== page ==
Reframe how you measure wealth in your career
Take a moment and try to think of someone who is rich. If you’re like most people, the person you think of might have a lot of money, a big house, or expensive possessions. Traditional wealth is too often associated with material possessions.
Wanting to have fancy things or financial security is natural, but having more material wealth is certainly not the only measure of a successful career. Material wealth is often more visible and measurable, which certainly makes it more noticeable and even admirable. However, unpacking the true meaning of wealth can allow you to pursue a career that allows you to gain more of what you truly value most.
Rethinking Success Metrics
When I worked in the corporate world, I was like many full-time employees I now come across as a career consultant and speaker. I did my fair share by seeking higher salaries, year-end bonuses, stock options, benefits. . . the list continues. I loved the idea of earning enough to live comfortably in downtown San Francisco or provide a good meal for my friends and family. When you’re earning a high salary and accumulating material wealth, it’s only natural to feel like you’ve “succeeded.”
However, I realized very quickly that material assets and income were only a very small part of what really mattered to my overall happiness. Especially after I got married and became a father, my perception of wealth changed dramatically. I began to realize that lifestyle wealth, rather than a wealthy lifestyle, led to more happiness in my life.
Other types of wealth
I define lifestyle wealth as having three components.
First, freedom. When I worked for an established company, organizational stability, predictability and a steady monthly salary comforted me. However, over time, I became more focused on the freedom to do the work I really cared about. Freedom to have a flexible work schedule. Freedom to conduct my work as I please rather than simply following the conventions of my organization.
Second, quality time with the people I love. In the past, my priority was to be visible in the office, to have enough facetime with my manager and my colleagues. I didn’t mind working long hours and weekends if it meant I could further accelerate my career progression within an organization. Now, although I’m probably more motivated and focused than ever in my career, I value my time off work as much as my time on the job. I cherish being able to spend quality time with my wife. I love being able to pick up and drop off my daughter before and after school and read her a bedtime story on weekdays and weekends. I appreciate the possibility of taking a long trip to spend time with my mother in the United States or to visit friends who live abroad, which was more difficult when I was employed in the world of company.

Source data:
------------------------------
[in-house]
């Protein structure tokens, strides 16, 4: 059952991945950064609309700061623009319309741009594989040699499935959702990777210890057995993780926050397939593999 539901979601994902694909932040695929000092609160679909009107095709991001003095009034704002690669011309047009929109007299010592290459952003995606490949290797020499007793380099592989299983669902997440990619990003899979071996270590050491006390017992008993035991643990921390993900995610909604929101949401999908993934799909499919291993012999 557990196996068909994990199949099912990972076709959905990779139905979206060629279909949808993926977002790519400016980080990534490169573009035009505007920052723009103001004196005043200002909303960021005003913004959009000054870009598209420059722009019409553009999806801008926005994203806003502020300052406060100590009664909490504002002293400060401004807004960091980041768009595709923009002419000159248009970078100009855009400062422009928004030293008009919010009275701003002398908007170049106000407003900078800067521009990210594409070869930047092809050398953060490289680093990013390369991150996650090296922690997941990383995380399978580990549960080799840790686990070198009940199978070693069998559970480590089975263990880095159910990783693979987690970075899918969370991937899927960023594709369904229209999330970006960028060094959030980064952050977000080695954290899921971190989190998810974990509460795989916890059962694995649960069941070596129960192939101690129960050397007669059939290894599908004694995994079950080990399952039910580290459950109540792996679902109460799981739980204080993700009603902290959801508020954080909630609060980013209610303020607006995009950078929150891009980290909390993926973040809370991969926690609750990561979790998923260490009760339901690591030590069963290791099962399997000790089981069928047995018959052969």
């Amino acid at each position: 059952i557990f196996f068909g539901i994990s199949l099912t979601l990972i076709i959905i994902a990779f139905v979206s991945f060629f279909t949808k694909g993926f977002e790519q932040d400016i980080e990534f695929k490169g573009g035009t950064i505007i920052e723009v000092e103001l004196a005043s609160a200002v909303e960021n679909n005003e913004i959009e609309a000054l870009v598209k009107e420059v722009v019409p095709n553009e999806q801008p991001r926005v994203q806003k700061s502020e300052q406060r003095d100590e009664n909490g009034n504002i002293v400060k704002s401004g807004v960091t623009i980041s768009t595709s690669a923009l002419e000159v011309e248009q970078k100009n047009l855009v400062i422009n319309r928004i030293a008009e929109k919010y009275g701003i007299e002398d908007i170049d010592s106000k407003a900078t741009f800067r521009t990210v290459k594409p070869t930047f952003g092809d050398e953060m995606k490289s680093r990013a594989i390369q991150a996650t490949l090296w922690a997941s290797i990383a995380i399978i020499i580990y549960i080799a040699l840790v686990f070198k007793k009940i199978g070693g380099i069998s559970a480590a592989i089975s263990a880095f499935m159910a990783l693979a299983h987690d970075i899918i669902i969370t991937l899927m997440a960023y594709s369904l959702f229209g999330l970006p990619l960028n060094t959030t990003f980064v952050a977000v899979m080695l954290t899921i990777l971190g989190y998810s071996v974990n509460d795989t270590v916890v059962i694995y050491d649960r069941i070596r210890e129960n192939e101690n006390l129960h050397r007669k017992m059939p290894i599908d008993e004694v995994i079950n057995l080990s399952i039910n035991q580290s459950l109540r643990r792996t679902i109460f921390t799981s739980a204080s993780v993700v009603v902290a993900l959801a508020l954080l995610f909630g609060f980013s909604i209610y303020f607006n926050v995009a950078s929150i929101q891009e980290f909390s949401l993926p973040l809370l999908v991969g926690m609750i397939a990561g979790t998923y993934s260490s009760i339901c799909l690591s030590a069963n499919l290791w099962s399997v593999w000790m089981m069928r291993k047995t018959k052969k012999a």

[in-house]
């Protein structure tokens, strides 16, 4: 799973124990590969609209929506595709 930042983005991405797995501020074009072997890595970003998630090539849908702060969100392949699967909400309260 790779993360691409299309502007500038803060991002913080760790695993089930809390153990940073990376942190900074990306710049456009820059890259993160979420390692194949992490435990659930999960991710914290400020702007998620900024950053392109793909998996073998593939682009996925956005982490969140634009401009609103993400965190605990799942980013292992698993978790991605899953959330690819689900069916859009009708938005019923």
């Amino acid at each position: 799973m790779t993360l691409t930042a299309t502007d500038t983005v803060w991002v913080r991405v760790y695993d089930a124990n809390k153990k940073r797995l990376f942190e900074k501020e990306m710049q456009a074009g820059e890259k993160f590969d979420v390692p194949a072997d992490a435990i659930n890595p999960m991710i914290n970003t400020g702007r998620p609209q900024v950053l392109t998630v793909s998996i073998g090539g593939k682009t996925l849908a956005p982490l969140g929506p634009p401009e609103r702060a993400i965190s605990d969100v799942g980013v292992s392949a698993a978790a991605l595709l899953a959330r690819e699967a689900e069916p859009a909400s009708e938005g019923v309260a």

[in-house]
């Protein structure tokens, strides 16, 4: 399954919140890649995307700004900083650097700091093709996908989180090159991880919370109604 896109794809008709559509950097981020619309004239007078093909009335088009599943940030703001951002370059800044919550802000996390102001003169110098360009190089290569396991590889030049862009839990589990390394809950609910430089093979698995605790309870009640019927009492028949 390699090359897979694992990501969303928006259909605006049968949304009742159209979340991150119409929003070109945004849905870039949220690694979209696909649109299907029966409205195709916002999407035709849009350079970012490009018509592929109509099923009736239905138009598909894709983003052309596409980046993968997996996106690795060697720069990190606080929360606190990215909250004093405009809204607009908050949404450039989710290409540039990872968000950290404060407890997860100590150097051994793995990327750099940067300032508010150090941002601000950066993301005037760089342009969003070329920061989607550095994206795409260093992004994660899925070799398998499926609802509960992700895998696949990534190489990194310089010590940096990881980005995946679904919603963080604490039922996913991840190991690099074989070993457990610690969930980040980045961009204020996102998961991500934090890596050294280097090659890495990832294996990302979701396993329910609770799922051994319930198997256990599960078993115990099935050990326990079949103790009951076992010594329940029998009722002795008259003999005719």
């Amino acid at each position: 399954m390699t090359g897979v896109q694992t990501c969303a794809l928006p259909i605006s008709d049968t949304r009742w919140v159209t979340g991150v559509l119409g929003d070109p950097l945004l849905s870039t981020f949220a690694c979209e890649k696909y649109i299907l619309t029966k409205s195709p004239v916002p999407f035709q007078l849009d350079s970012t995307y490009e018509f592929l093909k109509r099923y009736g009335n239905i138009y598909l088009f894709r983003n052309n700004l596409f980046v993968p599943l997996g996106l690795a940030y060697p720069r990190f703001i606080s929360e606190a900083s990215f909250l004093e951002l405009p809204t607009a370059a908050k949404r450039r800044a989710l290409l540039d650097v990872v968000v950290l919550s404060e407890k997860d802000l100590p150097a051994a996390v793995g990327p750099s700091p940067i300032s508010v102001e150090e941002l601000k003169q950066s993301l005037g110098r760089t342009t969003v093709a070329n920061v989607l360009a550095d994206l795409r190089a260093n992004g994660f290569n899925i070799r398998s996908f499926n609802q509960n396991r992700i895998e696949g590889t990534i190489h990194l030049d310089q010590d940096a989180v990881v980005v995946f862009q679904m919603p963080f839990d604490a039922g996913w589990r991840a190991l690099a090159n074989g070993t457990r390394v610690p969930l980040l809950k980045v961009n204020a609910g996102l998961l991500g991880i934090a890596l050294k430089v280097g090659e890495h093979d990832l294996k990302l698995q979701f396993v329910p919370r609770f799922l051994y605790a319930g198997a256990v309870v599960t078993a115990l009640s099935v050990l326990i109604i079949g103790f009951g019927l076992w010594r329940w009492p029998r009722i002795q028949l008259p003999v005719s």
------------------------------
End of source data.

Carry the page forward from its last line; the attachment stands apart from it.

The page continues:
Finally, control of my own destiny. While I used to enjoy the stability and steady pay that my full-time corporate job offered, I was always acutely aware that I was at the mercy of the company I worked for. . If a reorganization happened, all I could do was hope that I wouldn’t be negatively affected. If one of my projects was deprioritized, there was not much I could do about it. Now, while running my own business certainly has its fair share of volatility and unpredictability, I at least feel like I can navigate myself through these tough times. If something isn’t working, I can try to pivot or approach things differently.
Balance your needs and wants
I’m not saying money doesn’t matter. No amount of freedom and rewarding relationships can compensate for the stress that comes from struggling to make ends meet. Earning a salary that allows you to have the standard of living you want is essential to your well-being, your stability and your mental health.
However, it is essential to take a step back to consider what you really want to have more of in your life so that you can invest your energies and efforts accordingly. What type of wealth did you focus on building? How does this fit with what you want to fill your life with?
Different types of wealth are maximized in different ways. Some, like money and respect, can be increased through education, effort, and commitment. Others like time, autonomy, freedom, and control can only be increased if you take proactive steps to reshape your career that paves the way for those things.
Build Significant Wealth Today
Define what you personally want to have more of. So, make a decision now to start creating more of the wealth you want for your career and life. Your career is not limited to earning a certain salary. It’s about making career choices that bring you personal and professional gratification. So make career choices that allow you to build wealth that makes you truly happy.